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Michael Faraday

2 of 28 portraits of Michael Faraday

© National Portrait Gallery, London

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Michael Faraday

by Thomas Phillips
oil on canvas, 1841-1842
35 3/4 in. x 28 in. (908 mm x 711 mm)
Purchased, 1868
Primary Collection
NPG 269

Sitterback to top

Artistback to top

  • Thomas Phillips (1770-1845), Portrait painter. Artist or producer associated with 216 portraits, Sitter in 4 portraits.

Linked publicationsback to top

  • Audio Guide
  • Smartify image discovery app
  • The British Portrait, 1660-1960, 1991, p. 26 number 19
  • Victorian Portraits Resource Pack, p. 20
  • Funnell, Peter, Victorian Portraits in the National Portrait Gallery Collection, 1996, p. 20
  • Funnell, Peter (introduction); Marsh, Jan, A Guide to Victorian and Edwardian Portraits, 2011, p. 21 Read entry

    Born the son of a blacksmith, and largely self-taught, Michael Faraday (1791-1867) became one of the greatest of all scientists. He received his scientific education working as assistant to Sir Humphry Davy at the Royal Institution from 1813. It was there, on 29 August 1831, that he made his greatest discovery: electromagnetic induction. This breakthrough led to a series of experiments carried out over the following ten weeks that are now acknowledged as the basis of modern electrical technology. This portrait shows him with two essential pieces of laboratory equipment: on the left is a Cruikshank battery of the sort he used in his electrical experiments, while the flames on the right indicate a furnace, which was necessary for a range of laboratory work at this time.

  • Hackmann, W.D., Apples and Atoms: Portraits of Scientists from Newton to Rutherford, 1986, p. 50
  • Hart-Davis, Adam, Chain Reactions, 2000, p. 170
  • John Cooper, National Portrait Gallery Visitor's Guide, 2006, p. 82 Read entry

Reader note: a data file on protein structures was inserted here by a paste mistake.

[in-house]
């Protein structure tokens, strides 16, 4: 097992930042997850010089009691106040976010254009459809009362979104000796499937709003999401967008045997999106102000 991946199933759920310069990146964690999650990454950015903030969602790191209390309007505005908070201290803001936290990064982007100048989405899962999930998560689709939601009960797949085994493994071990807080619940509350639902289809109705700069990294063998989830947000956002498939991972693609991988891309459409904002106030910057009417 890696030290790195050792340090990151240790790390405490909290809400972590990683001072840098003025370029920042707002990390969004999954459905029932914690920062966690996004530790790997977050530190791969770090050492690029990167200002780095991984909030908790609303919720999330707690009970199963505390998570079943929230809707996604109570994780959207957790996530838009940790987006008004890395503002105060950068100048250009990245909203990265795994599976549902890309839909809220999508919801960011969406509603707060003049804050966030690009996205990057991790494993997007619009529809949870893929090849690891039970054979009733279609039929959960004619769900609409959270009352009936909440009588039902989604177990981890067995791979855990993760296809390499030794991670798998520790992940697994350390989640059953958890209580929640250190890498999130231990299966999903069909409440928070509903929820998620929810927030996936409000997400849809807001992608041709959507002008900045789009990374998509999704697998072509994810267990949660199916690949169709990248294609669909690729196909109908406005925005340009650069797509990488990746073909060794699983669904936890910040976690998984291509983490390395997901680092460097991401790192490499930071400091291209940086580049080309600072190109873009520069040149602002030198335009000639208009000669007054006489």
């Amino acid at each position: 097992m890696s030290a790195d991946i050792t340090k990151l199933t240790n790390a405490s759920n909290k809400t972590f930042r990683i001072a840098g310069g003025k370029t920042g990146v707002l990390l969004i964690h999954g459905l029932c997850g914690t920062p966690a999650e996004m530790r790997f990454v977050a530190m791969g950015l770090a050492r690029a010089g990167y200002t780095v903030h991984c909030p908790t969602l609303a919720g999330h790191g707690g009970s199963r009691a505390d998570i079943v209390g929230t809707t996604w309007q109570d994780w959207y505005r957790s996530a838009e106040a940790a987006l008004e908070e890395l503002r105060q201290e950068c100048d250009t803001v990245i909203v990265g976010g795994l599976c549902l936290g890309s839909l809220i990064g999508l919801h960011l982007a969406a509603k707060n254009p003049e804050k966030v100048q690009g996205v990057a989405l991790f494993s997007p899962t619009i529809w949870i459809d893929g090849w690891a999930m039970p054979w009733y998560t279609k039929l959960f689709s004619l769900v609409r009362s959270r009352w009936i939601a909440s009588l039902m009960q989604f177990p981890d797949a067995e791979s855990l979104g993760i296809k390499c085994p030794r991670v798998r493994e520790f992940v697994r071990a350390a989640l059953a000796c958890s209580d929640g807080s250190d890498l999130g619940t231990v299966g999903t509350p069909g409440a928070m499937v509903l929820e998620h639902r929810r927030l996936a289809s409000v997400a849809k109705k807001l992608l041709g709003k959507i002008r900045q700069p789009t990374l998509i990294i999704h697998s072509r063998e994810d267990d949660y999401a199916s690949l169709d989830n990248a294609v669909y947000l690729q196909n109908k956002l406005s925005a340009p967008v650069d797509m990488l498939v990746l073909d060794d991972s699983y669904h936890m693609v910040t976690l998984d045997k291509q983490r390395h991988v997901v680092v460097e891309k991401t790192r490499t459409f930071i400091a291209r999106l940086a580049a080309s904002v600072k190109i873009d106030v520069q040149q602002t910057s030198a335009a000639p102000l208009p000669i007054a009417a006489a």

The inventor Faraday’s power source was often a battery of the ‘trough’ type seen here, developed by William Cruikshank in 1804. The elements of alternating copper and zinc plates, or electrodes (Faraday’s term), were secured to a wooden bar resting on the box filled with a dilute solution of ammonium chloride. The bar allowed the elements to be removed from the corrosive liquid when not in use.

  • Ormond, Richard, Early Victorian Portraits, 1973, p. 168
  • Saywell, David; Simon, Jacob, Complete Illustrated Catalogue, 2004, p. 213
  • Various contributors, National Portrait Gallery: A Portrait of Britain, 2014, p. 138 Read entry

    Michael Faraday was born the son of a blacksmith in what is now the Elephant and Castle district of London. He became, arguably, the greatest of all experimental scientists. Apprenticed to a bookbinder and bookseller, Faraday formed an early interest in science, and in March 1813 became assistant to Sir Humphry Davy, one of the most famous scientists in Europe and Professor of Chemistry at the Royal Institution. Davy’s influence was crucial, as was the Institution, where Faraday became Superintendent in 1821 and where he spent his entire working life. He introduced popular lecture series there for children, and it was in its laboratory in August 1831 that he made his most important discovery: electromagnetic induction. It was a discovery that became the basis of modern electrical technologies. Likewise, in chemistry, his establishment of the chemical formula of benzene and its derivatives formed the building blocks of the modern pharmaceutical industry.

    This portrait by Thomas Phillips (1770–1845) shows Faraday with two essential pieces of laboratory equipment of the period. On the left is a Cruikshank battery of the sort he used in his electrical experiments, while the flames on the right indicate a furnace.

Events of 1841back to top

Current affairs

Sir Robert Peel's second term as Prime Minister. Peel replaces the Whig Prime Minister Lord Melbourne after a Conservative general election victory. The English comic periodical Punch is first published, under the auspices of engraver Ebenezer Landells and writer Henry Mayhew, and quickly establishes itself as a radical commentary on the arts, politics and current affairs, notable for its heavily satirised cartoons.

Art and science

Thomas Carlyle publishes his set of lectures On Heroes and Hero Worship, in which he attempts to connect past heroic figures to significant figures form the present.
William Henry Fox Talbot invents the calotype process, in which photographs were developed from negatives. This allowed for multiple copies of images to be made, and was the basis of modern, pre-digital, photographic processing.


Signing of the Straits Convention, an international agreement between Britain, France, Prussia, Austria, Russia and Turkey, denying access to non-Ottoman warships through the seas connecting the Mediterranean and the Black Seas, a major concession by Russia. Whilst signalling a spirit of co-operation, the convention emphasises the decline of the Ottoman Empire.

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